A Pediatrics journal study reveals the effects of dog and cat contacts on the frequency of respiratory symptoms and infections during the first year of life. The study finds that children with pets at home have fewer respiratory tract symptoms or infections and are, thus, healthier than children without contact with dogs and cats.
The study followed 397 children from pregnancy onward. The children were all born in eastern or middle Finland between September 2002 and May 2005. Using weekly diary reports and a questionnaire at the age of 1 year, results were compiled regarding the frequency of respiratory symptoms and infections coupled with information about dog and cat contacts during the first year.
The Specific Results
In multivariate analysis, children having dogs at home were than children with no dog. Furthermore, children having dog contacts at home had less frequent otitis –inflammation of the ear caused by infection—and, therefore, needed fewer sequences of antibiotics than children without such contacts. In a single variable analysis, there is decreased respiratory infectious disease morbidity associated with both the weekly amount of contact with dogs and cats and the average yearly amount of contact.
The Dog’s Protective Effect
The study shows that despite respiratory infections and symptoms being common during a child’s first year, children who had contact with dogs early in life tend to have fewer infections.
They found that despite respiratory infections and infectious symptoms being common during a human’s first year of life, children who had contacts with dogs early in life were healthier. Specifically, children with dogs had fewer symptoms of respiratory infections, suffered less often from respiratory diseases, and required shorter series of antibiotics when ill, compared to other children of the same age with no exposure to dogs.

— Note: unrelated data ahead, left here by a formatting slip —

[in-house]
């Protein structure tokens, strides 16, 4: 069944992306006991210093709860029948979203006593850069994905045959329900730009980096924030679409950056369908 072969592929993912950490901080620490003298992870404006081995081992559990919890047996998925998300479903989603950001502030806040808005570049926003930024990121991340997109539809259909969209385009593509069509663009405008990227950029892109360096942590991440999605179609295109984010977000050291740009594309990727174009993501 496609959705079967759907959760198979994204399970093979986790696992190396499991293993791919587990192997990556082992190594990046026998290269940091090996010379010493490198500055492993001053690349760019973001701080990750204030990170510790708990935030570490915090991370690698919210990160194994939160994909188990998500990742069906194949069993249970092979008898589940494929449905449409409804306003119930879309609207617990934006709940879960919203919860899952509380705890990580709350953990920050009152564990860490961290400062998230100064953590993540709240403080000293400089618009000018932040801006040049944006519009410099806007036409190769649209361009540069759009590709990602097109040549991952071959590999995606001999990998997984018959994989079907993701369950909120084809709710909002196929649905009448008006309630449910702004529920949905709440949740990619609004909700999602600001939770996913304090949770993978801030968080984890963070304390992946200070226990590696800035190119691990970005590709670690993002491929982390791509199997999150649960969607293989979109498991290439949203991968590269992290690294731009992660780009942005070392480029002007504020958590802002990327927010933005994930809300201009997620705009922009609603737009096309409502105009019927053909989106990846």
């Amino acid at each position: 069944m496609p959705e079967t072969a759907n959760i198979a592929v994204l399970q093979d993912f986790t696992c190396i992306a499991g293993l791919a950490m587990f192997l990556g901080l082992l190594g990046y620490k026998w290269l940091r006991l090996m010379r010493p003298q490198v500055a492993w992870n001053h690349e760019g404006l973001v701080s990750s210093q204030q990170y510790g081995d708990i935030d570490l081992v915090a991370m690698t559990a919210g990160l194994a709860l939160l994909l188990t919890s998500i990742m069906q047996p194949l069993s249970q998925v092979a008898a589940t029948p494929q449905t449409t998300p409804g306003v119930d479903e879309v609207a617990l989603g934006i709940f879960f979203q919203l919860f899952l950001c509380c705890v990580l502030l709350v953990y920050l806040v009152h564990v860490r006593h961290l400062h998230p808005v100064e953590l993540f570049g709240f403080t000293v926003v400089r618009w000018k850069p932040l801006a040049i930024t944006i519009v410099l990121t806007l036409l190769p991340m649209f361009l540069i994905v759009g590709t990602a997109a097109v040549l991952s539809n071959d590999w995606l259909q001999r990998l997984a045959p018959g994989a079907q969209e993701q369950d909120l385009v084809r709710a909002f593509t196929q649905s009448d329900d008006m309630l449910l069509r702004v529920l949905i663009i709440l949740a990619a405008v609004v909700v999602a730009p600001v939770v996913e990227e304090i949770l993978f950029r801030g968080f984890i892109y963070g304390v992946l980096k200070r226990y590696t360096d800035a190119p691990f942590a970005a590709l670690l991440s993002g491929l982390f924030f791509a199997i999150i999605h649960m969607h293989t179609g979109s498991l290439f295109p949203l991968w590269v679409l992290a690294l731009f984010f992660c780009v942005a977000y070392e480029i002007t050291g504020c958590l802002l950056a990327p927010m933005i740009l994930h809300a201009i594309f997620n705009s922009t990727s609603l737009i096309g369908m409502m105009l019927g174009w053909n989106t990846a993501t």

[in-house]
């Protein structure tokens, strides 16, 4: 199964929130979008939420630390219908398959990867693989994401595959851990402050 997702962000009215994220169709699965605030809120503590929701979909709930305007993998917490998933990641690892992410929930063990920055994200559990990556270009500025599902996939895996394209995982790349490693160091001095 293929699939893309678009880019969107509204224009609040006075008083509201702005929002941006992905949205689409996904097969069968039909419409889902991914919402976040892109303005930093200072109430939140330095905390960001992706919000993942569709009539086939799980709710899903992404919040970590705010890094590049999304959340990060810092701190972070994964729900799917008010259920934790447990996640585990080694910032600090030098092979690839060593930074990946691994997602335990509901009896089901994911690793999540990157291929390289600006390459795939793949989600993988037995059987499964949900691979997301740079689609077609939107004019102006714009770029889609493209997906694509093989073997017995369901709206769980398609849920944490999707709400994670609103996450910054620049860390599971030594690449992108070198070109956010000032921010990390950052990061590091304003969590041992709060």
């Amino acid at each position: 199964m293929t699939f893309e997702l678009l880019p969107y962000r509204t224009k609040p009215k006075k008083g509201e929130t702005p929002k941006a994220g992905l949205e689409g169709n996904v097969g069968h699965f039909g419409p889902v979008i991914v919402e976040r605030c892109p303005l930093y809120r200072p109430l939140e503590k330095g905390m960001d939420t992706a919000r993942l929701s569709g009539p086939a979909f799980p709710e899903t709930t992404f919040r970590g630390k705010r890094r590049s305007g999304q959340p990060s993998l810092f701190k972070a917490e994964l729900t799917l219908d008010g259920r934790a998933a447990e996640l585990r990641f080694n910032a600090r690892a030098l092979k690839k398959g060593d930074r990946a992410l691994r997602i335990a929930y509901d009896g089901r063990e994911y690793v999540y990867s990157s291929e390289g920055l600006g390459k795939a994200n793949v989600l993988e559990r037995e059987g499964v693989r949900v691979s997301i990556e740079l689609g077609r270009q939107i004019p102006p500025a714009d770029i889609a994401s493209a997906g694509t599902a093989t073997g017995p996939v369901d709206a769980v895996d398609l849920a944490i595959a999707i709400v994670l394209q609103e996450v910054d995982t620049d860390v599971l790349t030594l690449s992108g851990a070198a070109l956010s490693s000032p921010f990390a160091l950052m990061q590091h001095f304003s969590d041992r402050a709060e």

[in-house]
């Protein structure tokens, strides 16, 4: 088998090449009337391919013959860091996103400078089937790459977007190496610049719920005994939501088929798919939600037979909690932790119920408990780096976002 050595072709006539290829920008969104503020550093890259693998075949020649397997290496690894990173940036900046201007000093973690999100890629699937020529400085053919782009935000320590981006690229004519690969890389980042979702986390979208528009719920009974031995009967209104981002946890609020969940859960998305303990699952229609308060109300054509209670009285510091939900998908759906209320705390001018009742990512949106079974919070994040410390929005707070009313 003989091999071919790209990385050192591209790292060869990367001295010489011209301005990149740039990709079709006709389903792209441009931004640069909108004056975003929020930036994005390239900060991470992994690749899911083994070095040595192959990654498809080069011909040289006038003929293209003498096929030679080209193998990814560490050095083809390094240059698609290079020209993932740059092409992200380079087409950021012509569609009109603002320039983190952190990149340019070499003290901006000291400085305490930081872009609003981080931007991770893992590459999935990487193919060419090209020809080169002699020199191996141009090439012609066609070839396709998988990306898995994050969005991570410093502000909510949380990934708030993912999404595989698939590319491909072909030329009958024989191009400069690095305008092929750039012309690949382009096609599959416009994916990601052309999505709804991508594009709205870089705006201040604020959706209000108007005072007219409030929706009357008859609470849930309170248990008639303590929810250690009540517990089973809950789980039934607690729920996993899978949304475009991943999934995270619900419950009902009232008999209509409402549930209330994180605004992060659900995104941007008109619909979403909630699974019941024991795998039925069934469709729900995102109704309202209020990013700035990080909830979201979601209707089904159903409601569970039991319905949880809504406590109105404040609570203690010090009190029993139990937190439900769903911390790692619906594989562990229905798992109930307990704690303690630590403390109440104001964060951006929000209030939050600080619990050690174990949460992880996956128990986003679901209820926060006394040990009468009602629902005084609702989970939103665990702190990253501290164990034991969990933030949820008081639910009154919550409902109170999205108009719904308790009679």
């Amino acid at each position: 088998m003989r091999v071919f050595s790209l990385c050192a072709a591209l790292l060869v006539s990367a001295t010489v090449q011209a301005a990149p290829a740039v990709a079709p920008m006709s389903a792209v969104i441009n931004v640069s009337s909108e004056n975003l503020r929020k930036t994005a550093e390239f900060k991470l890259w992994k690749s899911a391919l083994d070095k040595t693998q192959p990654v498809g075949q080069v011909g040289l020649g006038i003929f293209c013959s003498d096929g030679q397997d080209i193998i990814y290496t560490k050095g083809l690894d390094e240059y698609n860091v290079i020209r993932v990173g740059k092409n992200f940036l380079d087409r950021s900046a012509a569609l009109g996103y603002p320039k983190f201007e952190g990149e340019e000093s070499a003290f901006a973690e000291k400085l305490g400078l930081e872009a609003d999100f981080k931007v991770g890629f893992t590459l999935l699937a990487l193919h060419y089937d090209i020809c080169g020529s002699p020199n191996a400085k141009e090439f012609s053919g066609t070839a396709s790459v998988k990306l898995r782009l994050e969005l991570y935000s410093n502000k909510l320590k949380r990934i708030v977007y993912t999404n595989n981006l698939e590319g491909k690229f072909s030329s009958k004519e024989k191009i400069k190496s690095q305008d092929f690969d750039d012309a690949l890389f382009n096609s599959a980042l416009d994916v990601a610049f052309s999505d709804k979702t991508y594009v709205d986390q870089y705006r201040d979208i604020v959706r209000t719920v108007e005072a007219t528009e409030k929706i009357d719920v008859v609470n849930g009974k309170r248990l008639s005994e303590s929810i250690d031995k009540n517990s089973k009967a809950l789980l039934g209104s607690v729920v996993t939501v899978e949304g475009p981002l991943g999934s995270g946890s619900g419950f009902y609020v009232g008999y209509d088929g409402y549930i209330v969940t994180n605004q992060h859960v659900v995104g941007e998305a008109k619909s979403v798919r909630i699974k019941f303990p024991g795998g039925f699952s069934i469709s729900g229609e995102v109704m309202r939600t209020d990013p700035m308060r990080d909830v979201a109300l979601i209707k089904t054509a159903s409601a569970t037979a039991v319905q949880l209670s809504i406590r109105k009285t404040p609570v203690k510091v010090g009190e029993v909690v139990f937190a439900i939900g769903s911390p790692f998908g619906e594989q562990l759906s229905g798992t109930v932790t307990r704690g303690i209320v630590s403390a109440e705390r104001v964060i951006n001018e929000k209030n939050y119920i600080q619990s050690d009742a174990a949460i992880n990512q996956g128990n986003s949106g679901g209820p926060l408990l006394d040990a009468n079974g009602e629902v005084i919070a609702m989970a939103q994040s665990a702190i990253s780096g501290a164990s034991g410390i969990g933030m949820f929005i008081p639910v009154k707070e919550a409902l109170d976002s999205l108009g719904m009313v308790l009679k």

Of special note, the frequency of ear infections was considerably lower among those with early regular contact with dogs, the authors added.
The Cat’s Protective Effect
The protective effect on infants from having a pet cat was also detected, but it was not as strong as with dogs. The researchers compared children with a dog that spent its time indoors temporarily or often, with those who had just a pet cat, and children with no pets whatsoever.
Evidence shows children who have a pet dog in the house have the lowest risk of infections generally, as well as respiratory tract infections. Children with no pets in the house have the highest rates of infections. Weekly and yearly contact with dogs was found to be closely connected to overall vulnerability to illness—the more contact there was, the lower the morbidity.
The scientists believe that early contact with pets influences the development of the immune system in infants, resulting in shorter-lasting infections and better resistance to respiratory infections.
The researchers’ abstract states: “These results suggest that dog contacts may have a protective effect on respiratory tract infections during the first year of life. Our findings support the theory that during the first year of life, animal contacts are important, possibly leading to better resistance to infectious respiratory illnesses during childhood.”
If you are pregnant or considering pregnancy, getting a dog or cat may have a positive influence on the health of your baby’s first year. Whether or not you decide to get a pet when you are expecting, it is always important to contact a pregnancy physician or midwife as early as possible.